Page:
FIG. 4 shows that the plenum 18 has a hemispheric end 28p on the port side; likewise on the starboard side there is a hemispheric end 28s. On the port side of the vessel there is a middle exhaust-runner port 21p that is part of a triplet of exhaust-runner ports 20p, a plurality of Helmholtz resonators 22p are operationally connected to the exhaust-runner ports 20p. Likewise on the starboard side there is a plurality of Helmholtz resonators 22s that are operably connected to a triplet of exhaust-runner ports 20s that contain a middle port 21s. There is a longitudinal skirt 30p on the port side that extends slightly pass the stern 10, likewise on the starboard side the skirt 30s extends slightly pass the stern 10.

FIG. 3 shows the exhaust-runner ports (20p and 20s as shown in FIG. 4) terminate at the step 12.

FIG. 5 is a sectional view as indicated in FIG. 4, this shows the internals of the apparatus where the port intake baffle 14p connects to the port air duct 16p and mounts on the port side of the plenum 18. The port side the plenum 18 has the hemispheric end 28p. A port vibratory generator 24p is mounted inside the plenum 18 and is operationally connected to the middle exhaust-runner port 21p. Similarly on the starboard side of the apparatus the baffle 14s connects to an air duct 16s and mounts to the starboard side of the plenum 18 proximate to a hemispheric end 28s. A starboard vibratory generator 24s mounts to the middle exhaust-runner port 21s. In this embodiment the vibratory generator 24p and 24s is an idealized variable frequency whistle.

Theory of Operation

At this point a discussion regarding the theory of operation is required so that each element and the operation of this invention will become clearer. This disclosure will illustrate the principles of the invention without defining every aspect of the fluid mechanic theories, jargon and the particularities used. The fundamental theories in the operation of this invention are explained to my understanding; however I do not wish to be bound by this.

There are several embodiments of this invention, but some of the fundamental elements include a variable vibratory generator (or some form of adjustable oscillator), a control apparatus that applies a transfer function to the vibratory generator, and some method of transmitting the vibratory information from the vibratory generator to the fluid flow (proximate to the hull). When a surface watercraft moves through water there are two main forms of hydrodynamic drag: wave drag and viscous drag. This invention primarily uses fluid wave mechanics (the associated drag), and the ratio of boat speed to boat length (which is called the Froude number), to enhance the performance of a water vessel. This non-dimensional Froude number is usually used when discussing wave drag (see FIG. 12A).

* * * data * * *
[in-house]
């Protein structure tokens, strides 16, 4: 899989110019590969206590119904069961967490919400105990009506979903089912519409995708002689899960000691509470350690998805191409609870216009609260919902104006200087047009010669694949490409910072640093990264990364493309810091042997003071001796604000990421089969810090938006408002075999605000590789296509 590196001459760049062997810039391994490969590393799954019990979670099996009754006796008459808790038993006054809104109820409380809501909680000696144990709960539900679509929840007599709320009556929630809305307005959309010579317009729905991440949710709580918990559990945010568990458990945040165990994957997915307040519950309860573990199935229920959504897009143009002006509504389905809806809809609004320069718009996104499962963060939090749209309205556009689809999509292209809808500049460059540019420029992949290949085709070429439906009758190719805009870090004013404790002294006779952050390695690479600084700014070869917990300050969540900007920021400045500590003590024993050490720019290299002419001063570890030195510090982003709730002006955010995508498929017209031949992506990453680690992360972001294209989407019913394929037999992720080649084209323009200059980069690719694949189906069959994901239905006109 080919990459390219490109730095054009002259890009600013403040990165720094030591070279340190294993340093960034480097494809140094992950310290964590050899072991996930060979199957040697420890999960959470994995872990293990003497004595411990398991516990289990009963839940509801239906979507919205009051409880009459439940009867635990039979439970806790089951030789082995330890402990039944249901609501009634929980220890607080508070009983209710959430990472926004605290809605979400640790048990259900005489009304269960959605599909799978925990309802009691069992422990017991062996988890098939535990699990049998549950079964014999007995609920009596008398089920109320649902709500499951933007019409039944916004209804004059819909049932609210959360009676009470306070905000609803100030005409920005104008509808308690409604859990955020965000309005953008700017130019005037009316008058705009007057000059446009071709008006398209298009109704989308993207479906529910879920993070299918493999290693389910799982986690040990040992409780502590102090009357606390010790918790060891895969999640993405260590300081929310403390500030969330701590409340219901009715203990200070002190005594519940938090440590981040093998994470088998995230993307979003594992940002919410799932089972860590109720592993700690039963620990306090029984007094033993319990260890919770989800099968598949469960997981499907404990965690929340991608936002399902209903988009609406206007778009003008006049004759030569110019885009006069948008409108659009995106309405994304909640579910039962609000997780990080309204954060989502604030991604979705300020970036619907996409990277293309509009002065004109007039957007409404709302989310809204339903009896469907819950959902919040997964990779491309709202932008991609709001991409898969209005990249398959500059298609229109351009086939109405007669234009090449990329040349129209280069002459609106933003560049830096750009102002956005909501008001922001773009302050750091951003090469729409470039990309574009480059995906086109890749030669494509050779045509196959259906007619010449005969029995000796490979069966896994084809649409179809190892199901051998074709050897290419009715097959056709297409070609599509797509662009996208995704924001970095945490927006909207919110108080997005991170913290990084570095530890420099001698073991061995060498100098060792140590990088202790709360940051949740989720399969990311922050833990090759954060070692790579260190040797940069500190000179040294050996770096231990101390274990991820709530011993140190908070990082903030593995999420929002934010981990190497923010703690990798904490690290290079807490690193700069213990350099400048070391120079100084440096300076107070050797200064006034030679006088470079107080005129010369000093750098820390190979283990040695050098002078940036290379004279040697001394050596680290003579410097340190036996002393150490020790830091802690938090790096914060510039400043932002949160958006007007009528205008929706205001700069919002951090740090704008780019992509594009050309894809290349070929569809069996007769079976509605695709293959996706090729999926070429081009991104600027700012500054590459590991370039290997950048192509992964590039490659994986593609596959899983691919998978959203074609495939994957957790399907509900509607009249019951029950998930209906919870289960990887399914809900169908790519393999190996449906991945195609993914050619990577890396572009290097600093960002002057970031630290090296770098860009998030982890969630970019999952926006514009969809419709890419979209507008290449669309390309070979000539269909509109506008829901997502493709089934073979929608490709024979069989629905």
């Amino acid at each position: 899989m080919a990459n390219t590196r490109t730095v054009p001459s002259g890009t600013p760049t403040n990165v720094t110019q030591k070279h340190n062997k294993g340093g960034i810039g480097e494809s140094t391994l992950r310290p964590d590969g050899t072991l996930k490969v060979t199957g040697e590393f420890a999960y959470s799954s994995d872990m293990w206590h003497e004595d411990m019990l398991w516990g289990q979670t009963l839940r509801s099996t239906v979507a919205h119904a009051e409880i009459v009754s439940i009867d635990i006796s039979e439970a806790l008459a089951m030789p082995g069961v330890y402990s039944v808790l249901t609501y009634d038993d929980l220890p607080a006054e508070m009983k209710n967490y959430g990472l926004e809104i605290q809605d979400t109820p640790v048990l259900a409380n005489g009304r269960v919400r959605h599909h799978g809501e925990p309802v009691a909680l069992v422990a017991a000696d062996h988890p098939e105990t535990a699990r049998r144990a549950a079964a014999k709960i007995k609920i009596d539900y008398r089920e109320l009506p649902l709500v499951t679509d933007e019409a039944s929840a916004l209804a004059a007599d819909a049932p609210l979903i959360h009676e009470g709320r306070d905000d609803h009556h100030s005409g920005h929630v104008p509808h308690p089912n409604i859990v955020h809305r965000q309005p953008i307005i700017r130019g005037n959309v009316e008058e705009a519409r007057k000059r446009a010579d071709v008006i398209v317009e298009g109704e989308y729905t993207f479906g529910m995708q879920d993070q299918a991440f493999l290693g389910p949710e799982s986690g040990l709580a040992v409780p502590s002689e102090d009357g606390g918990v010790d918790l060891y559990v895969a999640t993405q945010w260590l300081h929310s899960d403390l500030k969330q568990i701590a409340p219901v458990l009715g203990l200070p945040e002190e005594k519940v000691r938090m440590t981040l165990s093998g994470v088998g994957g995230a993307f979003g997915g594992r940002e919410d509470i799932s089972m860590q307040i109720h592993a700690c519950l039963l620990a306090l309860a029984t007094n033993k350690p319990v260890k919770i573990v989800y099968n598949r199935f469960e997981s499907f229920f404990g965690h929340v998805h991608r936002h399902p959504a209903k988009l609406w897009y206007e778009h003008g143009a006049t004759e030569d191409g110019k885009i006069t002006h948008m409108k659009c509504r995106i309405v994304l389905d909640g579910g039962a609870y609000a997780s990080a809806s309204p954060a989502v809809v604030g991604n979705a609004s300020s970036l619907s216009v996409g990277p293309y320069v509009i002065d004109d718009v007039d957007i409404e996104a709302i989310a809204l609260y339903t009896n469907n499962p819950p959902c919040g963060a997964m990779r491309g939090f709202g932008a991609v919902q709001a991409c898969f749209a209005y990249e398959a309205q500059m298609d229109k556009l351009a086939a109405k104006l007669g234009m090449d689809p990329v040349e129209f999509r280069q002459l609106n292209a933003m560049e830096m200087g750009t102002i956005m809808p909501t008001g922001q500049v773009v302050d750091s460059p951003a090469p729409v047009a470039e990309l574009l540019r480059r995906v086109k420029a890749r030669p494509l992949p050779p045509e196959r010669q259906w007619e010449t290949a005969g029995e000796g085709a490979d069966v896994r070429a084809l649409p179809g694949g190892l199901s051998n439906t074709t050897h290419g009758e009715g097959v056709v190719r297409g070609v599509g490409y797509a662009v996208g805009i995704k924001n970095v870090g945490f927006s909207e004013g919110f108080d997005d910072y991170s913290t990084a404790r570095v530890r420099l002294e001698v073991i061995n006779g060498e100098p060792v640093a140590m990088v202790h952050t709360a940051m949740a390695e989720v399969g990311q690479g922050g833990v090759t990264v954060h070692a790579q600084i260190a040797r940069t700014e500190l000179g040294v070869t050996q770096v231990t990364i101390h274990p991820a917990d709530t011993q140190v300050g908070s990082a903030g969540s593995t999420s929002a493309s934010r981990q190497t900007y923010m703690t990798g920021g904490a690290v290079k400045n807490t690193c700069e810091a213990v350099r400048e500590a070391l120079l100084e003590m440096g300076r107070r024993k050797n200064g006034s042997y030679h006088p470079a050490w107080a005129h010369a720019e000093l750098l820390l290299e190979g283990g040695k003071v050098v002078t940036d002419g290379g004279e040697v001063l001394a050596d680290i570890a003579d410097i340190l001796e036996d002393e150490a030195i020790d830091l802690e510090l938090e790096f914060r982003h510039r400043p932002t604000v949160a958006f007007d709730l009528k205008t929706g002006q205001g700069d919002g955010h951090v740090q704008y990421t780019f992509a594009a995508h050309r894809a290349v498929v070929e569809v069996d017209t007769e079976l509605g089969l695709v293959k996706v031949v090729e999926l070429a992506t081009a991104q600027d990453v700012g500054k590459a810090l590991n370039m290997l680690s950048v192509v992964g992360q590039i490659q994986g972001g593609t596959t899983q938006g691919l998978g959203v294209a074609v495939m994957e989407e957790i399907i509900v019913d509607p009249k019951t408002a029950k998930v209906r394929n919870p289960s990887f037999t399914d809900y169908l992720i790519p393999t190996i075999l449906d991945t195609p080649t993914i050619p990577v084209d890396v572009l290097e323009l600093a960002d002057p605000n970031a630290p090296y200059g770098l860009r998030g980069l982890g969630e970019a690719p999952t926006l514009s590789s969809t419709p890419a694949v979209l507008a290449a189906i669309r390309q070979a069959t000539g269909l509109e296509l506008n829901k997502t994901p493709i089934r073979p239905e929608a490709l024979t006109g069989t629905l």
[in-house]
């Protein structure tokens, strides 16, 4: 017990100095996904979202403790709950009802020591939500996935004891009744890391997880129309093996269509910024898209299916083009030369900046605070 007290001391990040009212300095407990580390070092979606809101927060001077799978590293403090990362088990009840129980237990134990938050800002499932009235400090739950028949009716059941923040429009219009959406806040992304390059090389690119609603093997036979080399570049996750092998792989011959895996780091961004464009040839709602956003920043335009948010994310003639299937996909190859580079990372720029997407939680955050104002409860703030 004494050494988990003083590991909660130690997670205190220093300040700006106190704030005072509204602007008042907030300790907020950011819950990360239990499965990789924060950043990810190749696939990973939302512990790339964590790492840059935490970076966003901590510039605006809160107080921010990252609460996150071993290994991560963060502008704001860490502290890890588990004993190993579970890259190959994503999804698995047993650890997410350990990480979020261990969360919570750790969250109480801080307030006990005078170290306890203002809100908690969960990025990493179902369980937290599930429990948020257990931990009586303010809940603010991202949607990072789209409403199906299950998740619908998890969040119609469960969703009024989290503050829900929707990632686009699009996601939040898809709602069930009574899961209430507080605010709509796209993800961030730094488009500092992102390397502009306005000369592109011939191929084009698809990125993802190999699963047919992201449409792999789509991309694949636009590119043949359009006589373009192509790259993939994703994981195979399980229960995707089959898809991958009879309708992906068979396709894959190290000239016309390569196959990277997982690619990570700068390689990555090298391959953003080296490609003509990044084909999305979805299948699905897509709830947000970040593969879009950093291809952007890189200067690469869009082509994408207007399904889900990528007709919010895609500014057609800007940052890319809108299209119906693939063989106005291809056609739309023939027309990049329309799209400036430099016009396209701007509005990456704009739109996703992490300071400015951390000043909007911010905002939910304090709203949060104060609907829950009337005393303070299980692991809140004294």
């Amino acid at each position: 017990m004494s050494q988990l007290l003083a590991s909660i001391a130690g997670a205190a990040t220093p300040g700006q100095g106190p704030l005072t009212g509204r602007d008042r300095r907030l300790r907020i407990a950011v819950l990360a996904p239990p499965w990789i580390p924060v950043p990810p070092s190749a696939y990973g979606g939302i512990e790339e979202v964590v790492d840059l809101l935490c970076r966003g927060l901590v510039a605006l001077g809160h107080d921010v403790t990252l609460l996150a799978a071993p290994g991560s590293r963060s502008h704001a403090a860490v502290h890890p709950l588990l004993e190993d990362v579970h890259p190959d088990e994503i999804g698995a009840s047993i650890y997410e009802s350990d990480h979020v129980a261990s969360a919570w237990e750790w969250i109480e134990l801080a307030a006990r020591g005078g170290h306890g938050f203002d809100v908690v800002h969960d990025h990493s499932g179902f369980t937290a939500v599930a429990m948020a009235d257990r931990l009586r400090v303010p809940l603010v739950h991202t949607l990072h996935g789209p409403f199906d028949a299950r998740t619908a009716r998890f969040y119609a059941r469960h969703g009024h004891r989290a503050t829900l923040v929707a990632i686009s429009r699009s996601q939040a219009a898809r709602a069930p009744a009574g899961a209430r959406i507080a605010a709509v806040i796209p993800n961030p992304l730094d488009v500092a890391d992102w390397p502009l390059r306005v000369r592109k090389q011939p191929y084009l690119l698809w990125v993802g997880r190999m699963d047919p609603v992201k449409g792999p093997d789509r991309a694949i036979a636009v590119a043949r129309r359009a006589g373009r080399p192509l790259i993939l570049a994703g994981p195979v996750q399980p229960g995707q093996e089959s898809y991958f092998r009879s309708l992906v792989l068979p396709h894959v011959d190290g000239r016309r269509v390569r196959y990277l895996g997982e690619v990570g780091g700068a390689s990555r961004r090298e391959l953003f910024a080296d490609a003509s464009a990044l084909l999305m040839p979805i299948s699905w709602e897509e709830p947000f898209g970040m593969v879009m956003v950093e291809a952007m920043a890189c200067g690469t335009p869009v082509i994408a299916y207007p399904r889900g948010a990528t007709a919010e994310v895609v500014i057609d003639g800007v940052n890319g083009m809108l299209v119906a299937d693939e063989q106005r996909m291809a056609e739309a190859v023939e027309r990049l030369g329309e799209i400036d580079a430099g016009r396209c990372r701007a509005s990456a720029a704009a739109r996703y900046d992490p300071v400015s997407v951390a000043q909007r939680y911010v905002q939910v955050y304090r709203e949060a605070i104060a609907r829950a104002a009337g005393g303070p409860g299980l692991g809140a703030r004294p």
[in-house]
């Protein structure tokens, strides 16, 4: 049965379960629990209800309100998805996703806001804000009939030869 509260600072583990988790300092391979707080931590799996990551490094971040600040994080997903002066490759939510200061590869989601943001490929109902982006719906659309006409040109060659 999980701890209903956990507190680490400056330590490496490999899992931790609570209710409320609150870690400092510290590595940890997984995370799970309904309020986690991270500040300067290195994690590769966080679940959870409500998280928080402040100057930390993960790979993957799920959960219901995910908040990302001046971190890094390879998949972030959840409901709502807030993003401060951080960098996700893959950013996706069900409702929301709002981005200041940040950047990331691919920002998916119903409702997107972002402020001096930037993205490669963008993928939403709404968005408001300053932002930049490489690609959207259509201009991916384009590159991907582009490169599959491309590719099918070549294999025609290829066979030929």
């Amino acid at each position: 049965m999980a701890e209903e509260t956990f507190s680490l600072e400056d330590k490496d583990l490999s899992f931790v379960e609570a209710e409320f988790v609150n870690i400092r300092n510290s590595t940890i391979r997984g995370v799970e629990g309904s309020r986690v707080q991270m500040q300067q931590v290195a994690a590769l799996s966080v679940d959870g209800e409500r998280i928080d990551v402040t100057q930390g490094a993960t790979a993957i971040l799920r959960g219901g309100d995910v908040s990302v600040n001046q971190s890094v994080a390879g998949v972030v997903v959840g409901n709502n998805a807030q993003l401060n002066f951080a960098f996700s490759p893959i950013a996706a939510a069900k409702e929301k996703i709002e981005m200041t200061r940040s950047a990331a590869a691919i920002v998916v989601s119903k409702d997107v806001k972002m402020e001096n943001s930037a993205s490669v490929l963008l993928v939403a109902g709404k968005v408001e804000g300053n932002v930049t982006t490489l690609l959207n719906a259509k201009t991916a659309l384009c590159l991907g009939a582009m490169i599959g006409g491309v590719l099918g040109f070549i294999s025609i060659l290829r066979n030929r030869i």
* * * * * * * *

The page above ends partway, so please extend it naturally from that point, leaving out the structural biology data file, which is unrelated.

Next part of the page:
The first step is to determine the precise characteristics of the fluid flow for the particular hull in which the invention is going to be used. This is a critical step in the development of the transfer function. The precise characteristics of the fluid flow must be resolved for the entire operating conditions of the hull in question. This can be accomplished by analytical techniques such as using computational fluid dynamic programs (CFD), and/or model testing techniques. Some of the characteristics of the fluid flow that must be determined are: vortex sheet characteristics (e.g. vortex lines\filaments, circulation\vortices, velocity potential, stream function, etc), wave patterns, wake flow, and general fluid flow kinematics. Reiterating, the fluid flow characteristics must be resolved for the entire Froude number and operating range of the particular hull, as this information is used in the development of the transfer function. The transfer function is used to control the output of the vibratory generator(s).

In this embodiment the vibratory generator will use acoustic technology; a variable frequency whistle is used as the vibratory generator. The acoustic information is transferred to the airflow generated by the vented hull and this will provide means for transmitting vibratory information to the fluid flow under the hull. Other implementations of this invention can use different vibratory generators, control systems, and application methods. This will be elaborated in the later section of alternative embodiments.

The development of the transfer function uses wave and vibration mechanics in the tuning process. The following discussion will explain some of the techniques used in the development of the transfer function. The information of the analysis of the fluid flow is used to develop the transfer function. The designer can adjust the output of the vibratory generators based on these mechanics. A skilled designer can use a multitude of techniques to develop the transfer function for this apparatus.

Some parameters that are used in the development of the transfer function include frequency factors, acoustic power factors, wave kinematics, group and phase speed factors, interference, phase, harmonic output, intensity outputs, modulation, dampening, and the vortex line interferometric interactions. Techniques illustrated in the development of the transfer function for this discussion, include, signal theory, harmonic excitation and the damping with facets of perturbation theory. The fluid flow analysis is used to determine which techniques are most effective for the particular modality and Froude number.